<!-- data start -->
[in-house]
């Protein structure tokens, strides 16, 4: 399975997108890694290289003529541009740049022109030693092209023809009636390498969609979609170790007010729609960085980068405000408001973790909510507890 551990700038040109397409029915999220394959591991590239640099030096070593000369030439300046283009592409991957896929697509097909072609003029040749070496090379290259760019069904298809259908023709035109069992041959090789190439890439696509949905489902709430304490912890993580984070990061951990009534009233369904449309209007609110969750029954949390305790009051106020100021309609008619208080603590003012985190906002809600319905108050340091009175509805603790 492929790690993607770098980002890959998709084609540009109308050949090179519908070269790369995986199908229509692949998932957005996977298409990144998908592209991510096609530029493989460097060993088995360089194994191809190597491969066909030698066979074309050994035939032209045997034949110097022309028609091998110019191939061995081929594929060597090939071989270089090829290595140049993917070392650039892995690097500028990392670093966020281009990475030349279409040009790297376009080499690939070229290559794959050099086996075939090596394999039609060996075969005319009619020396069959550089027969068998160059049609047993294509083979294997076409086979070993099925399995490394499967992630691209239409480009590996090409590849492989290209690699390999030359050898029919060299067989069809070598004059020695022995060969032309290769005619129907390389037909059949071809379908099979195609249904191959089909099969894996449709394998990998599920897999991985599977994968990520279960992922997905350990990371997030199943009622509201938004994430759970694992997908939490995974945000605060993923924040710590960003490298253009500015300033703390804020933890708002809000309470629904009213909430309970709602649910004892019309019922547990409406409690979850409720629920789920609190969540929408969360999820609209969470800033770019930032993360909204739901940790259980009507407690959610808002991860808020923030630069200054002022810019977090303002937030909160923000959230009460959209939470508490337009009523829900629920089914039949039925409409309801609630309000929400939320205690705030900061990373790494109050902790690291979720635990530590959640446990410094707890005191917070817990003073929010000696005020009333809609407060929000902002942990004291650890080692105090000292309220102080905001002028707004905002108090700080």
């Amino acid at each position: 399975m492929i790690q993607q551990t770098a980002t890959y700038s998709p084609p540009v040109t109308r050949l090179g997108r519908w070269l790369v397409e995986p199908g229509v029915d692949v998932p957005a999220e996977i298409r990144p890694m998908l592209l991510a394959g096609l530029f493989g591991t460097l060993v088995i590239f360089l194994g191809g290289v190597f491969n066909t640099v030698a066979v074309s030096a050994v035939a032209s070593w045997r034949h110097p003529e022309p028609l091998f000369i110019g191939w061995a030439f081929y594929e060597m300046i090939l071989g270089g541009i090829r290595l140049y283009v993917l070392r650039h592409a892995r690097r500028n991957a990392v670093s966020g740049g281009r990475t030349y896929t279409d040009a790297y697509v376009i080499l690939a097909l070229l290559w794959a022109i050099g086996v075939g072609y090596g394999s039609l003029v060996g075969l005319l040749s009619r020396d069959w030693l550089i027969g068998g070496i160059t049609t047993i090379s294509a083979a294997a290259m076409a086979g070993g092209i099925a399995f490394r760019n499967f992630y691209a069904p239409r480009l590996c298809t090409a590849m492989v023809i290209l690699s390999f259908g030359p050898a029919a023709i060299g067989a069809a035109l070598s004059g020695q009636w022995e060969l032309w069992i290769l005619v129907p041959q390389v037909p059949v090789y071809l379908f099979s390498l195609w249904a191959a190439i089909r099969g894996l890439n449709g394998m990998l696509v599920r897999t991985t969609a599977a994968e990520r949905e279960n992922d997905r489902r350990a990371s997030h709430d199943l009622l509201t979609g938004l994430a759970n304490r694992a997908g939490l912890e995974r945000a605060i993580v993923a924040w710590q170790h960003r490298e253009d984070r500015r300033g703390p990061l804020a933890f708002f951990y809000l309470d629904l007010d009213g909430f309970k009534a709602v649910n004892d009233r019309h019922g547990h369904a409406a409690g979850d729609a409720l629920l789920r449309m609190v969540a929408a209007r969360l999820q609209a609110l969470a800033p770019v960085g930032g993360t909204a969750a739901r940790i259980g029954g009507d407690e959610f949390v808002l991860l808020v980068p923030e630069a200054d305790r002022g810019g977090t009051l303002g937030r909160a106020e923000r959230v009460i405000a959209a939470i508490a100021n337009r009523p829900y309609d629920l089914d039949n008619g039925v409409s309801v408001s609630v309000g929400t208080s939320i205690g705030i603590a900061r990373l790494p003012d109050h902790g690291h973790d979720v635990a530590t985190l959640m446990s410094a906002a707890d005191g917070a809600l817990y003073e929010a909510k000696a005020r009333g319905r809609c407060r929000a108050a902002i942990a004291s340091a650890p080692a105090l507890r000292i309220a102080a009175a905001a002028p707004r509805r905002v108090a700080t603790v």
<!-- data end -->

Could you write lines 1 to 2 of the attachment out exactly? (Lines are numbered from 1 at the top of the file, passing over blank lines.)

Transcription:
[in-house]
């Protein structure tokens, strides 16, 4: 399975997108890694290289003529541009740049022109030693092209023809009636390498969609979609170790007010729609960085980068405000408001973790909510507890 551990700038040109397409029915999220394959591991590239640099030096070593000369030439300046283009592409991957896929697509097909072609003029040749070496090379290259760019069904298809259908023709035109069992041959090789190439890439696509949905489902709430304490912890993580984070990061951990009534009233369904449309209007609110969750029954949390305790009051106020100021309609008619208080603590003012985190906002809600319905108050340091009175509805603790 492929790690993607770098980002890959998709084609540009109308050949090179519908070269790369995986199908229509692949998932957005996977298409990144998908592209991510096609530029493989460097060993088995360089194994191809190597491969066909030698066979074309050994035939032209045997034949110097022309028609091998110019191939061995081929594929060597090939071989270089090829290595140049993917070392650039892995690097500028990392670093966020281009990475030349279409040009790297376009080499690939070229290559794959050099086996075939090596394999039609060996075969005319009619020396069959550089027969068998160059049609047993294509083979294997076409086979070993099925399995490394499967992630691209239409480009590996090409590849492989290209690699390999030359050898029919060299067989069809070598004059020695022995060969032309290769005619129907390389037909059949071809379908099979195609249904191959089909099969894996449709394998990998599920897999991985599977994968990520279960992922997905350990990371997030199943009622509201938004994430759970694992997908939490995974945000605060993923924040710590960003490298253009500015300033703390804020933890708002809000309470629904009213909430309970709602649910004892019309019922547990409406409690979850409720629920789920609190969540929408969360999820609209969470800033770019930032993360909204739901940790259980009507407690959610808002991860808020923030630069200054002022810019977090303002937030909160923000959230009460959209939470508490337009009523829900629920089914039949039925409409309801609630309000929400939320205690705030900061990373790494109050902790690291979720635990530590959640446990410094707890005191917070817990003073929010000696005020009333809609407060929000902002942990004291650890080692105090000292309220102080905001002028707004905002108090700080």